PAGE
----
Commodification of nature
Capitalism dominates the globe. It has become so enmeshed into the cultural narrative that it seems almost axiomatic. Private owners (of capital) control the means of production. The goal: build profits. The best part about it is that if everyone pursues self-interest, the market will grow and society will benefit. The invisible hand helps the market to self-regulate, creating socially desirable results.
No. When it comes to dealing with issues such as poverty, the income gap, unemployment, economic crises, human rights, war, imperialism, and the externalization of costs on society and the environment, the invisible hand that Adam Smith once imagined is not invisible, it is nonexistent.
We are currently experiencing, without a doubt, the greatest crisis to face human kind. Indications of climate change are being seen around the globe: accelerated melting of the Arctic sea ice, rapidly receding glaciers, rising sea levels, warming oceans and ocean acidification, more frequent and longer-lasting droughts, stronger and more frequent storms, higher temperatures than ever recorded, and a rapid extinction of species are direct result of a warming climate.
There is a scientific consensus that the climate is rapidly changing and that these rapid changes are due to anthropogenic causes. The science is clear: the human-caused emissions of great amounts of greenhouse gases – primarily carbon dioxide, methane, and nitrous oxide – are causing global environmental damage.
Many argue that market and techo-based approaches are the way to combat climate change. They push for carbon taxing and trading, geo-engineering, and renewable energy without considering the fact that the system itself is incompatible with sustainability. By its very nature, capitalism seeks only to grow and accumulate – an idea that is diametrically opposed to a sustainable existence.
In this series, I examine how the capitalist system has brought us to climate disaster, and why it cannot get us out of it.
Part III: Commodification of Nature & the Market-Based Approach
Taken for granted in the climate change discussion is the assumption that nature or the environment is something that can or should be commodified, yet the structure of capitalism is such that it seeks to commodify everything, including human life (labor) and the environment (land and natural resources). The commodification of nature and the environment, inherent in the capitalist system, is problematic in its own right. Within this economic system, land, as well as labor, are seen as a commodity – something that can be purchased – and an essential part of industry. Yet what does it mean to say that something like “labor” and “land” are commodities? Karl Polanyi, the great economist, anthropologist, philosopher and sociologist, argued that both are not created as something to be sold. Labor is essentially human activity, a necessary part of life. Land, synonymous with nature, is not produced by man and in fact, encompasses man as a part of itself. When we sell the right to harm the natural environment, we are effectively selling something that is not ours.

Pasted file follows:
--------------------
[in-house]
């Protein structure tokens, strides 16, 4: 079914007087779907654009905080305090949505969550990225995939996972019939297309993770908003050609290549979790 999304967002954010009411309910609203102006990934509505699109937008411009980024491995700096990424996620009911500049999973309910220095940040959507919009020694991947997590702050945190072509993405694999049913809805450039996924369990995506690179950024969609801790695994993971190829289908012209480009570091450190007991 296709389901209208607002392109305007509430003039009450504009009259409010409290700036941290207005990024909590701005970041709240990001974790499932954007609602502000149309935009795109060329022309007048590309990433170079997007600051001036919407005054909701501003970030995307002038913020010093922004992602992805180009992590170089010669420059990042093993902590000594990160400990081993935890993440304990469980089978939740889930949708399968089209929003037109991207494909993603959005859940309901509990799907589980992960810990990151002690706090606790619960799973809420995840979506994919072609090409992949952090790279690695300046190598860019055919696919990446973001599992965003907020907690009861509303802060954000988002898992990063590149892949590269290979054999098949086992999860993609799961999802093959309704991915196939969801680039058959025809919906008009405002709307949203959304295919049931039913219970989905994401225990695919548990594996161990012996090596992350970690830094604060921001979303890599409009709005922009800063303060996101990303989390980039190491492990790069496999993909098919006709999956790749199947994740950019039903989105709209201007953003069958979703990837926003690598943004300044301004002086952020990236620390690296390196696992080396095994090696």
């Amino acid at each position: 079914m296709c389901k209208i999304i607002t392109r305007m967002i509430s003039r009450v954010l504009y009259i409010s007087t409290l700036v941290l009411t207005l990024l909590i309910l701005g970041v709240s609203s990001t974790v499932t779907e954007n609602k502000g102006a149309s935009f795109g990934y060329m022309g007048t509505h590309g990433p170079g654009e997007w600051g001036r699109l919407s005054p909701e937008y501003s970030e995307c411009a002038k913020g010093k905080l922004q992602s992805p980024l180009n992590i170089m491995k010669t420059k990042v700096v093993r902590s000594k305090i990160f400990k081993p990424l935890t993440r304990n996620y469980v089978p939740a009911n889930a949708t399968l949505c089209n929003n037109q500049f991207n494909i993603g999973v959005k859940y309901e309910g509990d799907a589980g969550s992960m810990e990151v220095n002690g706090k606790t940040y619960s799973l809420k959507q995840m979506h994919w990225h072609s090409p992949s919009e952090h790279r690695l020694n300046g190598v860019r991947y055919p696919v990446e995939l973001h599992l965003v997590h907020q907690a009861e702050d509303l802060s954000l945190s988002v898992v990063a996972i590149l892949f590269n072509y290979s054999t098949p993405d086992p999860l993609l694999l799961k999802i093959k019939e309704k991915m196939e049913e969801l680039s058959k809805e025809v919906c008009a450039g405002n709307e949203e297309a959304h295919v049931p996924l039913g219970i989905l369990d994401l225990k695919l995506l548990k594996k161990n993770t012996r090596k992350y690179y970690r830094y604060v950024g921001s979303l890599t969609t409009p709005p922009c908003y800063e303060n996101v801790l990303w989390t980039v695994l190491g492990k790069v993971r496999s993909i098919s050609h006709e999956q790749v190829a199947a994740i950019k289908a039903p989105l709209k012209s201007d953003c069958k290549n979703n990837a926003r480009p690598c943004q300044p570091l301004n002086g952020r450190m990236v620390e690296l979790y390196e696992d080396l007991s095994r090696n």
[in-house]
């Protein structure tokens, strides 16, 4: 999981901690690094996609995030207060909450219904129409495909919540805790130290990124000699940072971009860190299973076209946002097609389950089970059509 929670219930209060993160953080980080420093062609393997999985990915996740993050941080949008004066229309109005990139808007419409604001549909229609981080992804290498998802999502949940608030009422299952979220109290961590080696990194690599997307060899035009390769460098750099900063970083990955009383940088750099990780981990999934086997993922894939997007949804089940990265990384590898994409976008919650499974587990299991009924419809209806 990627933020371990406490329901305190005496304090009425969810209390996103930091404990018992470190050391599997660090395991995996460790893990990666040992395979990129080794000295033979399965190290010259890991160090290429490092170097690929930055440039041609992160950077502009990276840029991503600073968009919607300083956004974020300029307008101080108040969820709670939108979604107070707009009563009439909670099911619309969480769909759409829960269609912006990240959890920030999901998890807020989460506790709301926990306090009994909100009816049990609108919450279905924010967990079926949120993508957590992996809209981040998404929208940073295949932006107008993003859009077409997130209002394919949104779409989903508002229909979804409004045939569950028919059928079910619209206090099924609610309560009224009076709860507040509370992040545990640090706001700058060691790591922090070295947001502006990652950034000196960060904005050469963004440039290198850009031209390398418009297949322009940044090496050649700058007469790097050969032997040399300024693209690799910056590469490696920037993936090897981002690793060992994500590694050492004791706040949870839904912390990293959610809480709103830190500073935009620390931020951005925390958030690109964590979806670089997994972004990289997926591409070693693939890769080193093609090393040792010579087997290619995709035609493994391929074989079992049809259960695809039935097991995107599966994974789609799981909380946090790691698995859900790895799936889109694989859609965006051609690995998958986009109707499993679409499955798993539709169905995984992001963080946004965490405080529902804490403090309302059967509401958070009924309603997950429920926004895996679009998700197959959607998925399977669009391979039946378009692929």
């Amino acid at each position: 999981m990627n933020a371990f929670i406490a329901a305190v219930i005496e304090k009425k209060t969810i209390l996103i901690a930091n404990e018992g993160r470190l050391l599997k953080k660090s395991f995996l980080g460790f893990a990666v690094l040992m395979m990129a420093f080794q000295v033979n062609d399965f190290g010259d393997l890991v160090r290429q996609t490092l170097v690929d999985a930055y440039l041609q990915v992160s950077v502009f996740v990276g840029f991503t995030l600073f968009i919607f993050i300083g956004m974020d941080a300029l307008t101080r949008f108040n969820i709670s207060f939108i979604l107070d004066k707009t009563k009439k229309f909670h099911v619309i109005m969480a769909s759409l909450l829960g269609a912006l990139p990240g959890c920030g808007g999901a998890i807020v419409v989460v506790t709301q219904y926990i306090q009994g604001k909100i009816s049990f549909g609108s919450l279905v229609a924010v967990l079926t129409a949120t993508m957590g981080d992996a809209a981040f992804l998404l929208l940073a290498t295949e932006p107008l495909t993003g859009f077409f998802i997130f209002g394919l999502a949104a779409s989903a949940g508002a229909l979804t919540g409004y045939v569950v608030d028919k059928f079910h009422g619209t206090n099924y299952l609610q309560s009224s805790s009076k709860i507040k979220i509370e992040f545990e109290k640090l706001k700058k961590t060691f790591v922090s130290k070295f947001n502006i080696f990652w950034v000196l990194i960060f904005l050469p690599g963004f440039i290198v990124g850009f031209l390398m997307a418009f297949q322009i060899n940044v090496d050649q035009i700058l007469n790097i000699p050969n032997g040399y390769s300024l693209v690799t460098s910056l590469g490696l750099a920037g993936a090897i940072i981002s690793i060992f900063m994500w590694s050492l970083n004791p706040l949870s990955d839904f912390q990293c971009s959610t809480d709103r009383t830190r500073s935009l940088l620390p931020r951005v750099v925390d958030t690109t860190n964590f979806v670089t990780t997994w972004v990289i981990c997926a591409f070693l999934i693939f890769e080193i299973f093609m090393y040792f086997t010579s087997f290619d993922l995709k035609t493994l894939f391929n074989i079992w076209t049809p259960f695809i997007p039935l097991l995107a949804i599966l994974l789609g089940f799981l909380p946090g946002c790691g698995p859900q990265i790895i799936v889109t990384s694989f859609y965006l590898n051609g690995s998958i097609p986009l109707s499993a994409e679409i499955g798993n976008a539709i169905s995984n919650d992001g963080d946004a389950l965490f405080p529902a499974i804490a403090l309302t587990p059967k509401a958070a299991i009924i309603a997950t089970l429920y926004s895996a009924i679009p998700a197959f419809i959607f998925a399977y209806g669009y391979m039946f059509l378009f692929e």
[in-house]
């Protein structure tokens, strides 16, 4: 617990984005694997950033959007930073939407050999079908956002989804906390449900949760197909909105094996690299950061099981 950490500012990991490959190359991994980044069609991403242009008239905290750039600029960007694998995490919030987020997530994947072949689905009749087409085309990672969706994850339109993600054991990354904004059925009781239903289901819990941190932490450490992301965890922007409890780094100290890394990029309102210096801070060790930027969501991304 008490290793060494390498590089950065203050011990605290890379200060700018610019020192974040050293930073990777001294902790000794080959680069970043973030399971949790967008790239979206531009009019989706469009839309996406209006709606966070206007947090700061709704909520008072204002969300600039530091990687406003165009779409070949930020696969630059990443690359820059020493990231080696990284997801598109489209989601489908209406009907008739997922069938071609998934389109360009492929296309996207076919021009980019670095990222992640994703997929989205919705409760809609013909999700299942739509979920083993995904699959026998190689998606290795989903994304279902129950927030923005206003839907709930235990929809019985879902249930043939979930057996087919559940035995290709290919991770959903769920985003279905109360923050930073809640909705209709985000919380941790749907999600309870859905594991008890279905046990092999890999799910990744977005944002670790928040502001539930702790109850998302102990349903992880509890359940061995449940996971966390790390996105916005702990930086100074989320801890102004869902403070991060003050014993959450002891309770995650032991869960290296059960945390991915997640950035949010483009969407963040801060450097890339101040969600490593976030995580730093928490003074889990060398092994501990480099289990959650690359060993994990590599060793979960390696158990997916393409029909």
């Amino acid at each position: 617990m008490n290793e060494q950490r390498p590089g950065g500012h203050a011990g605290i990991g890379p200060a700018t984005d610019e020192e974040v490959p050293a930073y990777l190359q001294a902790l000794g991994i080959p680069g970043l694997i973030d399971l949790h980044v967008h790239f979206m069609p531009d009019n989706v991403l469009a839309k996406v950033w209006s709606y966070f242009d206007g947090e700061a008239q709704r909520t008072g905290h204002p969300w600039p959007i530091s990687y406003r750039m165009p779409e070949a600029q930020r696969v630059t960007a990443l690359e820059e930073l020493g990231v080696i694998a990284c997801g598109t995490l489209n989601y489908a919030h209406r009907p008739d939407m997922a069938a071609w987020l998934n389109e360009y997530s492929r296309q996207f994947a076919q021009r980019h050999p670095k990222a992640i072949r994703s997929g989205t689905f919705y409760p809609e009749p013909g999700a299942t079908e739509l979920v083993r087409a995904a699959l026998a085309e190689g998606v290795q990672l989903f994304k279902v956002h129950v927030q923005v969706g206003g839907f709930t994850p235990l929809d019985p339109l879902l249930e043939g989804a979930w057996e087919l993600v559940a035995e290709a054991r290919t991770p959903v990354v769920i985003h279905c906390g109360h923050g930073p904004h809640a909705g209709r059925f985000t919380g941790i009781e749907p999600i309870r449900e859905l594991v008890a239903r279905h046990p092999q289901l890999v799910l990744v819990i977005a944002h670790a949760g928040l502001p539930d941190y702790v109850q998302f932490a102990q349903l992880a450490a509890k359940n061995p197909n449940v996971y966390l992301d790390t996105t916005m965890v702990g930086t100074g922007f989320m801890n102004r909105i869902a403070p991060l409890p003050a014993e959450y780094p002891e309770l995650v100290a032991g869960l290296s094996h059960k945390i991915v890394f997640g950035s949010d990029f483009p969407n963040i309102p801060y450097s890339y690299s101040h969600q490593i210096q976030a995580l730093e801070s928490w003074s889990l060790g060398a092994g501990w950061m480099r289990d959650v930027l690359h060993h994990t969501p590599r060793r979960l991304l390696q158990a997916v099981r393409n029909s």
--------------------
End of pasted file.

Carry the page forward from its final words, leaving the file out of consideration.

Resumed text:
Yet many seek to solve the climate change crisis through market mechanisms and through the buying and selling of rights to pollute or degrade the natural environment through things like carbon taxing and trading. This is effectively selling the rights to pollute something that is not ours to sell. Many economists have proposed the idea of a carbon economy, where a market would be created for the trading of carbon permits, where states, corporations, or even individuals would be given a certain allocation of permissible carbon emissions and those permits could be sold or traded.
While this raises many important issues with regard to rich countries taking advantage of poor, underdeveloped countries, as well as leaving much room for manipulation by states and corporations, one of the fundamental problems has to do with permitting pollution so long as an agent is able to pay. When polluters are fined for actions that have an adverse effect on the environment, the wrongness of the action remains intact. When carbon permits are offered (pollution permits), it is as if the action of pollution is now permissible, and the wrongness of the act is absolved.